66 pages • 2 hours read
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All Good People Here is the debut novel by Ashley Flowers. Flowers, Indiana native and host of the well-known true crime podcast Crime Junkie, explores the secrets of small towns and the pursuit of a life purpose through Margot Davies, a reporter still haunted by the murder of her childhood friend, January Jacobs. The chapters alternate between 2019 and 1994 as Margot strives to solve the mystery of a recently kidnapped girl and uncover how the case relates to January’s murder. The book was published on August 16, 2022, and became both a New York Times bestseller and a Publishers Weekly bestseller. This study guide refers to the 2022 Bantam Books hardcover edition.
Content Warning: This text contains graphic descriptions of physical and sexual harm against children. This guide also quotes and obscures the use of the F-word.
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In 1994 Wakarusa, Indiana, Krissy Jacobs wakes to find a hateful message scrawled on her kitchen wall and her six-year-old daughter, January, missing. She panics about both what to do and how the residents of Wakarusa will react. In 2019, struggling reporter Margot Davies returns to her hometown of Wakarusa to care for her uncle Luke, who was diagnosed with early-onset dementia.
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The town is abuzz with renewed interest in the 25-year-old cold case of the murder of January Jacobs after another young girl, Natalie Clark, goes missing from a local playground. Margot was January’s neighbor and childhood friend, and she has always felt that she is only alive because the murderer chose to target January instead of her. Margot’s survivor’s guilt and need for purpose drive her to investigate connections between January’s murder and Natalie’s disappearance, but her obsession with January’s case costs her her job at the newspaper.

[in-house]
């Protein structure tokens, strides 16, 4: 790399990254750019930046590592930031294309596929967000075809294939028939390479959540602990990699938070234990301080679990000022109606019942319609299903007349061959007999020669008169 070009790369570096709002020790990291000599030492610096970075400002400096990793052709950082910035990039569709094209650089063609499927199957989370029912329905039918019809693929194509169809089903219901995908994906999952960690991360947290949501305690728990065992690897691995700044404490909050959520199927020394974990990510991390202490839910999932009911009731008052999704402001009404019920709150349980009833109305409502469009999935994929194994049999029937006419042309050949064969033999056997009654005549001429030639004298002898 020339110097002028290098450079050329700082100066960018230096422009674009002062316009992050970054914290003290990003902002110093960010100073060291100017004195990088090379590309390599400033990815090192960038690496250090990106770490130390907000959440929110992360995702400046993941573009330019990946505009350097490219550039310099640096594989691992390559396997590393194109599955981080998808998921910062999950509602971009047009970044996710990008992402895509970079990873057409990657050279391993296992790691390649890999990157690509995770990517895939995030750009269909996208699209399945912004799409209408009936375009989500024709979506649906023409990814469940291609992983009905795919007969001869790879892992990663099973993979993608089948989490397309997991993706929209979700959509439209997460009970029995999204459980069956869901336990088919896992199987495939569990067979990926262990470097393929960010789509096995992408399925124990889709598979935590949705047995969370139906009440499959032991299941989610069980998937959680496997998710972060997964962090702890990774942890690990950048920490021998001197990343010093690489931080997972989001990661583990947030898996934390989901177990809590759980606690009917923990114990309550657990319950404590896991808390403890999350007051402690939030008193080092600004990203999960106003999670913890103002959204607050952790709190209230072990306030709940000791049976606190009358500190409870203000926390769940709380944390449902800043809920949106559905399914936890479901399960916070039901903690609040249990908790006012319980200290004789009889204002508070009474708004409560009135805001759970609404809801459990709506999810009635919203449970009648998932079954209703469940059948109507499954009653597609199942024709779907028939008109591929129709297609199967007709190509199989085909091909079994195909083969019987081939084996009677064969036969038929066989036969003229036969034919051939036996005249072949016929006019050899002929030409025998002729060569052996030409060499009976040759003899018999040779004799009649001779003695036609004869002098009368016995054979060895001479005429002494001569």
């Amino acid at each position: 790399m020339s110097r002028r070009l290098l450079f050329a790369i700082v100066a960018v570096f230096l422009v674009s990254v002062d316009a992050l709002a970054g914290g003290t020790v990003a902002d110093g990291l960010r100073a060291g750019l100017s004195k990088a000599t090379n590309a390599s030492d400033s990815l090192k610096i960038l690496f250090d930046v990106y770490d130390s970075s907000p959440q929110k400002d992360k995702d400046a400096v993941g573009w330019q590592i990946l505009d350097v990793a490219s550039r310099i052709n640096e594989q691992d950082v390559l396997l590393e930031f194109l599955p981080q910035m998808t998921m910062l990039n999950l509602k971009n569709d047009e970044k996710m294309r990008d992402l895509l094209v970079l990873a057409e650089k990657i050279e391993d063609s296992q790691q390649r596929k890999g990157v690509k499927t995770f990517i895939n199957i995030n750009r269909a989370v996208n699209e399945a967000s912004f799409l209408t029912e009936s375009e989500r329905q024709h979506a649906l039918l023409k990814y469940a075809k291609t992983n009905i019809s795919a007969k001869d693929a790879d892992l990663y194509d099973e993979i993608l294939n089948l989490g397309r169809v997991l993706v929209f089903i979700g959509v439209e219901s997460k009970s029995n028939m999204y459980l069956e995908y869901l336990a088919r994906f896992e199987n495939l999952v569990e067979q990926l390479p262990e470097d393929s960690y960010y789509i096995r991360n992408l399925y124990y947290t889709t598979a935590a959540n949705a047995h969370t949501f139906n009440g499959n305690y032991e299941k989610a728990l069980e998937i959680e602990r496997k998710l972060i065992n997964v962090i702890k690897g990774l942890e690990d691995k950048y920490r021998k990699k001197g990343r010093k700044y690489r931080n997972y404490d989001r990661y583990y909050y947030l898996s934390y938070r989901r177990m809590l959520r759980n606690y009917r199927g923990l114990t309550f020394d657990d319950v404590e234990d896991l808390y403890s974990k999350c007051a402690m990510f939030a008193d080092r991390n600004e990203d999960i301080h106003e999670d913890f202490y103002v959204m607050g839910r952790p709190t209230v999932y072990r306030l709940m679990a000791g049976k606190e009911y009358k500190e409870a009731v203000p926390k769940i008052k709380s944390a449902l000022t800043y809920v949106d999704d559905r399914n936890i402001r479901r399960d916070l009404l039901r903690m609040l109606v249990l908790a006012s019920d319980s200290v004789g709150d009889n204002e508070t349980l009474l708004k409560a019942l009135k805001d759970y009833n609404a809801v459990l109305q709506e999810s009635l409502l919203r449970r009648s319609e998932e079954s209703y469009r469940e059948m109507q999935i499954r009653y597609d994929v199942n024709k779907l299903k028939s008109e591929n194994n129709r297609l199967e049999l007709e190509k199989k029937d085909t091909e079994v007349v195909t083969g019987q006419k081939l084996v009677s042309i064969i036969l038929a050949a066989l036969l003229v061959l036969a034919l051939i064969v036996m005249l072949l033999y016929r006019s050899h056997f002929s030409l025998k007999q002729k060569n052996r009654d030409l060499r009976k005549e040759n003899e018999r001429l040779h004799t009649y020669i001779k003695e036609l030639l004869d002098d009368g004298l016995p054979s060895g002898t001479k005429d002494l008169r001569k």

Back in 1994, detectives find January’s body in a ditch close to the Jacobses’ home. Krissy struggles with mourning her daughter and concealing a secret: She believes her son, Jace, killed his twin, and Krissy tried to cover it up by spray-painting the message on the kitchen wall. Krissy thinks about the lost dreams of her youth: Instead of moving to New York City to pursue a dance career, she got pregnant the summer after graduating high school and married the wealthy Billy Jacobs to secure financial stability. Suspicion lands on Krissy when the family gives a disastrous TV interview, and the media response effectively seals the Jacobs family’s fate: The parents (especially Krissy) are negligent, and Jace is a creepy kid with something to hide.
In speaking with the people in town, as well as the former lead detective on January’s case, Margot detects bias in their perception of Krissy as a jealous and unfit mother. Margot interviews Billy and learns just how much the fallout from the interview destroyed the family: Jace left home at 17, and Krissy, who could never quite bring herself to parent Jace despite her love for him, fell into an uneasy routine of pills and wine and allegedly died by suicide (the narrative later reveals that Billy killed Krissy and staged a suicide). Margot remains determined to bring justice to January, even as someone keeps leaving her ominous messages and following her around town.
Margot learns that police have discovered Natalie Clark’s body, bludgeoned and with signs of sexual assault. She finds Jace hiding in Chicago under a new name. He tells her that neither he nor his mother killed January and relives the night he found January at the bottom of the basement stairs, holding a scrap of her baby blanket.